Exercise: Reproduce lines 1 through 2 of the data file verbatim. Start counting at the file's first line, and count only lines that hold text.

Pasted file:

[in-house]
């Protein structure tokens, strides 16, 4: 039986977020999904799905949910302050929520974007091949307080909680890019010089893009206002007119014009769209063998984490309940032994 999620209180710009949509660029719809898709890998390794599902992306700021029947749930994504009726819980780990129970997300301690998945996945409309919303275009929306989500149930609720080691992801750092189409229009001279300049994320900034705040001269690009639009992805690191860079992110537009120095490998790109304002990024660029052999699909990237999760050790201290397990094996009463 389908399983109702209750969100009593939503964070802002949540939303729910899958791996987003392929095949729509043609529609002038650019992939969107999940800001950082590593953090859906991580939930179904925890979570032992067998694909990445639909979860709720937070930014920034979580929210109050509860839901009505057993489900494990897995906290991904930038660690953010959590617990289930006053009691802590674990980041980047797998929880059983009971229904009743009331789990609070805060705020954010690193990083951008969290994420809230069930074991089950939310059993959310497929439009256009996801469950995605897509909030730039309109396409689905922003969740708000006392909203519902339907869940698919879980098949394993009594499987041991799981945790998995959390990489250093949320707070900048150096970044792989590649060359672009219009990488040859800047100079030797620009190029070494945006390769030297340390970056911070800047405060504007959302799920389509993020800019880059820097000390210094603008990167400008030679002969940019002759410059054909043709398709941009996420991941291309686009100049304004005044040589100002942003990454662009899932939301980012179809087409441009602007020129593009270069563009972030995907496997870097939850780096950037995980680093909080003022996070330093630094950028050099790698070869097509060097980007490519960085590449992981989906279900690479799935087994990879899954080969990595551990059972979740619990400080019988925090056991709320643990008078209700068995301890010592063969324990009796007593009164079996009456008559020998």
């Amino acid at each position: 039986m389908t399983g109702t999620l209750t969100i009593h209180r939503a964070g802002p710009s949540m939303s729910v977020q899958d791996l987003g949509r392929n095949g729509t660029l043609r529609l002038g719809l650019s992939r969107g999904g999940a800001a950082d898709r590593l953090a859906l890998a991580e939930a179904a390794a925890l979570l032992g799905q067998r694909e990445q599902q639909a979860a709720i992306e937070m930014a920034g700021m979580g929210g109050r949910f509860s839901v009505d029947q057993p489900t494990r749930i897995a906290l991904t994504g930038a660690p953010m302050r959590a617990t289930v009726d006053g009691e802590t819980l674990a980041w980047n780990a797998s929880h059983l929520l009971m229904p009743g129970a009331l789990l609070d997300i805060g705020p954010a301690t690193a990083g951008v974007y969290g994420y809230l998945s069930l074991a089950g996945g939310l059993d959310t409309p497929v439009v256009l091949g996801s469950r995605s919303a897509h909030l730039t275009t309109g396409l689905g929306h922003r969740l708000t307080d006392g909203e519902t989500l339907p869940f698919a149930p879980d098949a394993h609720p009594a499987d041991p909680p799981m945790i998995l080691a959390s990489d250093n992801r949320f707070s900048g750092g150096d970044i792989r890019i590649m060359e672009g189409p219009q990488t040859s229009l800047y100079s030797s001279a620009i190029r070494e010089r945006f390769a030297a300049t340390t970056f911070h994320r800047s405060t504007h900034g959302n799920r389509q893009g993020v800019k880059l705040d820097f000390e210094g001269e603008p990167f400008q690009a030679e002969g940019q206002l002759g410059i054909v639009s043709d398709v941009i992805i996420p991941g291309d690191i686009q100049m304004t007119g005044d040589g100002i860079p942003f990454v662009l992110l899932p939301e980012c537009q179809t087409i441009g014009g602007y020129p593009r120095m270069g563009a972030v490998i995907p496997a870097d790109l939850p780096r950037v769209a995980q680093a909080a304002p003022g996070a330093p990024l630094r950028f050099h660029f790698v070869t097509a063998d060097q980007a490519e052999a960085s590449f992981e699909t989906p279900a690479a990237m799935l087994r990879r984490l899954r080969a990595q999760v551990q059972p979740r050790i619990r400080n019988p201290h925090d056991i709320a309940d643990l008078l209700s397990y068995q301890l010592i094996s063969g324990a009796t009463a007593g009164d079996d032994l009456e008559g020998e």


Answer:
[in-house]
């Protein structure tokens, strides 16, 4: 039986977020999904799905949910302050929520974007091949307080909680890019010089893009206002007119014009769209063998984490309940032994 999620209180710009949509660029719809898709890998390794599902992306700021029947749930994504009726819980780990129970997300301690998945996945409309919303275009929306989500149930609720080691992801750092189409229009001279300049994320900034705040001269690009639009992805690191860079992110537009120095490998790109304002990024660029052999699909990237999760050790201290397990094996009463 389908399983109702209750969100009593939503964070802002949540939303729910899958791996987003392929095949729509043609529609002038650019992939969107999940800001950082590593953090859906991580939930179904925890979570032992067998694909990445639909979860709720937070930014920034979580929210109050509860839901009505057993489900494990897995906290991904930038660690953010959590617990289930006053009691802590674990980041980047797998929880059983009971229904009743009331789990609070805060705020954010690193990083951008969290994420809230069930074991089950939310059993959310497929439009256009996801469950995605897509909030730039309109396409689905922003969740708000006392909203519902339907869940698919879980098949394993009594499987041991799981945790998995959390990489250093949320707070900048150096970044792989590649060359672009219009990488040859800047100079030797620009190029070494945006390769030297340390970056911070800047405060504007959302799920389509993020800019880059820097000390210094603008990167400008030679002969940019002759410059054909043709398709941009996420991941291309686009100049304004005044040589100002942003990454662009899932939301980012179809087409441009602007020129593009270069563009972030995907496997870097939850780096950037995980680093909080003022996070330093630094950028050099790698070869097509060097980007490519960085590449992981989906279900690479799935087994990879899954080969990595551990059972979740619990400080019988925090056991709320643990008078209700068995301890010592063969324990009796007593009164079996009456008559020998």